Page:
Difference Between Prokaryotic and Eukaryotic DNA

Main Difference – Prokaryotic vs Eukaryotic DNA

Prokaryotic and eukaryotic DNA carry genetic information for the development, functioning and reproduction of prokaryotes and eukaryotes respectively. Eukaryotes consist of membrane-bound nucleus whereas prokaryotes lack a membrane-bound nucleus. Prokaryotic DNA is double-stranded and circular. But, eukaryotic DNA is double-strand and linear. The amount of DNA in prokaryotic cells is much less than the amount of DNA in eukaryotic cells. Both prokaryotic and eukaryotic DNA undergo replication by the enzyme DNA polymerase. The main difference between prokaryotic and eukaryotic DNA is that prokaryotic DNA is found in the cytoplasm whereas eukaryotic DNA is packed into the nucleus of the cell.

This article studies,

1. What is Prokaryotic DNA
     
– Definition, Structure, Features
2. What is Eukaryotic DNA
     
– Definition, Structure, Features
3. What is the difference between Prokaryotic and Eukaryotic DNADifference Between Prokaryotic and Eukaryotic DNA - Comparison Summary

What is Prokaryotic DNA

The DNA which is carried by prokaryotes is called prokaryotic DNA. Prokaryotic DNA is found in the cytoplasm of bacteria. Some prokaryotic DNA is found as the circular plasmids, carrying additional information. That means prokaryotic DNA does not contain an enclosing nuclear membrane. Prokaryotic DNA is packed into a single circular chromosome. It resides in the region called nucleoid in the cytoplasm. Nucleoid-associated proteins are involved in the packaging of the prokaryotic chromosome in the nucleoid. They help prokaryotic DNA to form a looped structure.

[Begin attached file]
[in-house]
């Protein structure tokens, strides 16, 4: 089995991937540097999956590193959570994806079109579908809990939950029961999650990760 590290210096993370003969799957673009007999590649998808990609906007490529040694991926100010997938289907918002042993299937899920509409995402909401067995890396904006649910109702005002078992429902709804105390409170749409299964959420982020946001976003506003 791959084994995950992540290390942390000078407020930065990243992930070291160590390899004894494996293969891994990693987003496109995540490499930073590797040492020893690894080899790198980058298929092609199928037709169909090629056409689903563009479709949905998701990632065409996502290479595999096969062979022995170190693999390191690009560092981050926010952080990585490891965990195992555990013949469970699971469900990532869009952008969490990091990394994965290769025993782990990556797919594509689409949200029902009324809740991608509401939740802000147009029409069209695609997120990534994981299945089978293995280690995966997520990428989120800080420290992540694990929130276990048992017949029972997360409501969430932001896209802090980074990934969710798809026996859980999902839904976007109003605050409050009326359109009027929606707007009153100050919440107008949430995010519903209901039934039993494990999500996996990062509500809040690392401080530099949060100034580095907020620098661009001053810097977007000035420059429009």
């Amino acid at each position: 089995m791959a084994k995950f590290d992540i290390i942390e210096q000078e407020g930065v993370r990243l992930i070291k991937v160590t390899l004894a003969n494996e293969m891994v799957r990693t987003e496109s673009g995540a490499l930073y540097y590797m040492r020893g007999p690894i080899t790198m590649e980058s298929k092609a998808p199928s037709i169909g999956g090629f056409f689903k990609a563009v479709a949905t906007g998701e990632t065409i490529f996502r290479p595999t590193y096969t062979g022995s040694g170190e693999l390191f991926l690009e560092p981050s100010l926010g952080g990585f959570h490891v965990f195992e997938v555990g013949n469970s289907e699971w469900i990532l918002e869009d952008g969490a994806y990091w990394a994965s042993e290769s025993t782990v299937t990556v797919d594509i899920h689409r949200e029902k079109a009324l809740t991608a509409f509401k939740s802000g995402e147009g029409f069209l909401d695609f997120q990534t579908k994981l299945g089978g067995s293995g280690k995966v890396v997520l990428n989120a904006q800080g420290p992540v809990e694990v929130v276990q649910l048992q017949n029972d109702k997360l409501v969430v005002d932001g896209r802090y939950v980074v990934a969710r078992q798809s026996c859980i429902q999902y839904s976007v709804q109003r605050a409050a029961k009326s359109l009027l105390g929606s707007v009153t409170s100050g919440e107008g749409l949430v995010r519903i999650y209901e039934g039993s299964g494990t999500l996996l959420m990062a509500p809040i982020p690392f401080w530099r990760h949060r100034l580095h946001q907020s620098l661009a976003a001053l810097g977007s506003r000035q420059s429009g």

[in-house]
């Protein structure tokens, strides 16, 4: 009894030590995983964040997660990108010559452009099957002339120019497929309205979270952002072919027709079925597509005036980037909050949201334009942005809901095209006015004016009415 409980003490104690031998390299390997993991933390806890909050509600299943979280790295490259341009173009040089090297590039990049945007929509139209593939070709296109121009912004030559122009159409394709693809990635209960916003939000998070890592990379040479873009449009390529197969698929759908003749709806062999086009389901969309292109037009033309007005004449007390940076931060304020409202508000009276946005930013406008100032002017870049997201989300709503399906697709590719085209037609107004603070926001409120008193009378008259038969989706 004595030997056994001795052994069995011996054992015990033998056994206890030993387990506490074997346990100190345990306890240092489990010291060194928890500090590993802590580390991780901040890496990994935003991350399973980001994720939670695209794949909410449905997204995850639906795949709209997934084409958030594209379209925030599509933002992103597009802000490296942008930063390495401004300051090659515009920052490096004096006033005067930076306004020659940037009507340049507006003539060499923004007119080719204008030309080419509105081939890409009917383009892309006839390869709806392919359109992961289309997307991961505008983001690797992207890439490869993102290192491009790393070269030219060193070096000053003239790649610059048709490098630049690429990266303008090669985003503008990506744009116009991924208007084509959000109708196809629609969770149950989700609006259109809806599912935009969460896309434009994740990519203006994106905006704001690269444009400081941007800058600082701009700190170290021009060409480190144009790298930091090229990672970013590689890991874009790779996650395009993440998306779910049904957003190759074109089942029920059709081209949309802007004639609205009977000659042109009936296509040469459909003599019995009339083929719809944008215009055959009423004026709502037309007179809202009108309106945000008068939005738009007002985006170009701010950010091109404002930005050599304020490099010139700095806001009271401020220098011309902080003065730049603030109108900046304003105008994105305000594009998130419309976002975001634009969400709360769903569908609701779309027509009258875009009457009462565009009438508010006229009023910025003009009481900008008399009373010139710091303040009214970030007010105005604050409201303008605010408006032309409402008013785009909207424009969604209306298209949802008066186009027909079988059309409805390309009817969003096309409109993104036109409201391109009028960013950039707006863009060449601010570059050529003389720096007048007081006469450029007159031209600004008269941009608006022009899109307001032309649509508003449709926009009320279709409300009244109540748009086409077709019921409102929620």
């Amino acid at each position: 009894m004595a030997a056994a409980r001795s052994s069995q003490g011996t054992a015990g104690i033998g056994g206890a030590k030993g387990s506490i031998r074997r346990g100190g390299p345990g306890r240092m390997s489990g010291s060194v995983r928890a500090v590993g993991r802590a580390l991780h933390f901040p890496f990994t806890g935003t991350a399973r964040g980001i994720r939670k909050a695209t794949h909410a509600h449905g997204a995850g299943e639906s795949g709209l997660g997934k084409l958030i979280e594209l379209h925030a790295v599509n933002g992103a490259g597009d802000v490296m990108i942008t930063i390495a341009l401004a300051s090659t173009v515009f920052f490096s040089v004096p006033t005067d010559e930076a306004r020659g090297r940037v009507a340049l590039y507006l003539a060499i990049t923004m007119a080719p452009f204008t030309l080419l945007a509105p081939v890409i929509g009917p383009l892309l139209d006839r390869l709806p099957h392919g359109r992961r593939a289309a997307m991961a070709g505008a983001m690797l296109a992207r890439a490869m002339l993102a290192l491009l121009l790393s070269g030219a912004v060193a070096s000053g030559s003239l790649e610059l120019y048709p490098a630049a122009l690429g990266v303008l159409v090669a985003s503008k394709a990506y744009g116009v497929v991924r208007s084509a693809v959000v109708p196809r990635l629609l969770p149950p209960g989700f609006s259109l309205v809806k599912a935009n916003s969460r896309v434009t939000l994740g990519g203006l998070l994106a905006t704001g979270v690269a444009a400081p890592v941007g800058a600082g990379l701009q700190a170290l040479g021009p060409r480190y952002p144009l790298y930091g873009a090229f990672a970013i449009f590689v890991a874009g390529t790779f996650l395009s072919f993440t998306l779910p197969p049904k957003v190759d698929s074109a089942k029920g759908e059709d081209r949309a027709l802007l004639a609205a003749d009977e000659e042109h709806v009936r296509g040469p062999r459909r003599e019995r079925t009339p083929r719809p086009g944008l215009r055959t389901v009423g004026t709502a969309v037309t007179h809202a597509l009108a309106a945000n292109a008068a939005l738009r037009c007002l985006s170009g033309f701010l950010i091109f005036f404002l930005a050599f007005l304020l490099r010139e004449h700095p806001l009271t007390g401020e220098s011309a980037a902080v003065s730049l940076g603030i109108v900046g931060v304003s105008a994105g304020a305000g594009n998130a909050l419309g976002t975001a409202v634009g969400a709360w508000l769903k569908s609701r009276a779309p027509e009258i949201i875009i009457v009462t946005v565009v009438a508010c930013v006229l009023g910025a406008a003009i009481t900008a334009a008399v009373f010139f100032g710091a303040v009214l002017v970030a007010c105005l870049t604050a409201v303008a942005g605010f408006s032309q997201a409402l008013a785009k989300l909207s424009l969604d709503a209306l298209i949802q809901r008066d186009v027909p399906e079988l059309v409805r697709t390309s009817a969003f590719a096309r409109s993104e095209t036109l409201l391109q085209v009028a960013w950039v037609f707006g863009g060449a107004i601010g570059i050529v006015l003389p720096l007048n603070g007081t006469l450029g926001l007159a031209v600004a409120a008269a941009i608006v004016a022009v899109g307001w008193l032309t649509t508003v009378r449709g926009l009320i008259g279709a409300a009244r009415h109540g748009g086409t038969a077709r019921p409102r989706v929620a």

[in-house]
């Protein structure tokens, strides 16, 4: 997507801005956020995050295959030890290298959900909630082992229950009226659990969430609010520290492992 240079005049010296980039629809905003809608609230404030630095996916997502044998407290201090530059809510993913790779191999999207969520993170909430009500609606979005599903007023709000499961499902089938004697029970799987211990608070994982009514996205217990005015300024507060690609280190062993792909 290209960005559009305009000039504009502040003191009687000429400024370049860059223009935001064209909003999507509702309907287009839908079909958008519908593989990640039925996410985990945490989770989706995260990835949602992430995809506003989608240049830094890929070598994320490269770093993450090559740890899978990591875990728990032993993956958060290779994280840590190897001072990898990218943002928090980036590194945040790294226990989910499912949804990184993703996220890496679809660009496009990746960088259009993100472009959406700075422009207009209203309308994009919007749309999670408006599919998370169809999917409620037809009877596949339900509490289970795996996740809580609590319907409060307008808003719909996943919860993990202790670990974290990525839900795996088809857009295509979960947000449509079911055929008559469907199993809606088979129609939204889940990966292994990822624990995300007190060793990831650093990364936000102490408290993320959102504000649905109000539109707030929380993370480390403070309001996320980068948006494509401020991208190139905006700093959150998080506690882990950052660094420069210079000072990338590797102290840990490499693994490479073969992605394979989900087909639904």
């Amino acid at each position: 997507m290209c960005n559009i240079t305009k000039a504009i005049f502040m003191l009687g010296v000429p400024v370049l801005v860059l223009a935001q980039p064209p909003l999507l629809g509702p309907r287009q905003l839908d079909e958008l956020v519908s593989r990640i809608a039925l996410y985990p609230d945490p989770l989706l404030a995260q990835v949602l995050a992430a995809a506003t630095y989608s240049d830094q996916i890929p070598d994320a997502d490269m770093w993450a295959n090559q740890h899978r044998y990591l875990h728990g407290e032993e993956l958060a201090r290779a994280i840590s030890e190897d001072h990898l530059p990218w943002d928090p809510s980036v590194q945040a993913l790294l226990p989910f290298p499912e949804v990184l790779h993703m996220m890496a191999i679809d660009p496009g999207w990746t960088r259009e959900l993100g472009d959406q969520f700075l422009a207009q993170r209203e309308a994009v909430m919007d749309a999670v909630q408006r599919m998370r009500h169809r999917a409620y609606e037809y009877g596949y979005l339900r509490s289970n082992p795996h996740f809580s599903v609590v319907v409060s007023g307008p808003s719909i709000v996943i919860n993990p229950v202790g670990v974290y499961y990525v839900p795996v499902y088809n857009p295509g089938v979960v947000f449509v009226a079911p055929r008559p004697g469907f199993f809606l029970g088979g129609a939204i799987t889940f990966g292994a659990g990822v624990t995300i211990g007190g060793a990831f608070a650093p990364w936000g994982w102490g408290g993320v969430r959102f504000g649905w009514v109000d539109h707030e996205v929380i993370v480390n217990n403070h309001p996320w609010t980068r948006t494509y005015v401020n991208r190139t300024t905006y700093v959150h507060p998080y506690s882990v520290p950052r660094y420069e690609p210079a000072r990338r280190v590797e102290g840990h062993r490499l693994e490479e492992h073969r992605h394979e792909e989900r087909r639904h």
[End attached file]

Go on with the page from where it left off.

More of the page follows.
The size of the prokaryotic DNA is around 160,000 to 12.2 million base pairs, depending on the species. Prokaryotic DNA contains a small number of genes. Functionally related genes are organized into operons. Since prokaryotic DNA is rich with genes, the amount of nonfunctional DNA is less. Prokaryotic DNA replication is relatively simple. Prokaryotic chromosome contains a single origin of replication where the initiation of DNA replication occurs. Therefore, a single replication folk and bubble is formed during the replication. The speed of the replication is relatively high in prokaryotes, 2000 nucleotides per second.

DNA polymerase is the enzyme involved in the DNA replication; this contains seven different enzyme families. Out of the seven DNA polymerase families, both prokaryotes and eukaryotes share three families of DNA polymerases: DNA polymerase A, B and Y. DNA polymerase C family is only contained by prokaryotes. Pol III is a replicative DNA polymerase, which belongs to the DNA polymerase family C.

Main Difference - Prokaryotic vs Eukaryotic DNA

Figure 1: Bacterial DNA

What is Eukaryotic DNA

The DNA which is contained by eukaryotes is called eukaryotic DNA. Eukaryotic DNA is found in the nucleus of eukaryotic cells. Some eukaryotic DNA is found in organelles like chloroplasts and mitochondria as well. Eukaryotic DNA is enclosed by a nuclear membrane. Eukaryotic DNA is organized into several linear chromosomes. Histones are the proteins, involved in the packaging of eukaryotic chromosomes inside the nucleus. Tight coiling and dense packing are the features of the packing of eukaryotic chromosomes.

Eukaryotes consist of a large number of base pairs in their chromosomes. Most of the eukaryotic DNA consist of several copies of the genome. The size of the human genome is around 2.9 billion base pairs, arranged into 23 homologous chromosome pairs. Eukaryotic genes are encoded for a single protein. Multiple proteins can be achieved by alternative splicing of exons during post transcriptional modifications. The gene density of eukaryotic DNA is low. Hence, the amount of nonfunctional DNA is high in eukaryotic DNA. Eukaryotic DNA replication occurs through multiple origins of replication.  The speed of the replication is low in eukaryotes, 100 nucleotides per second.

Multiple protein subunits are involved in the DNA replication of eukaryotes. DNA polymerase families, X like Pol Pol β, Pol σ, Pol λ, Pol μ and terminal transferases and RT like telomerase are specially contained by eukaryotes.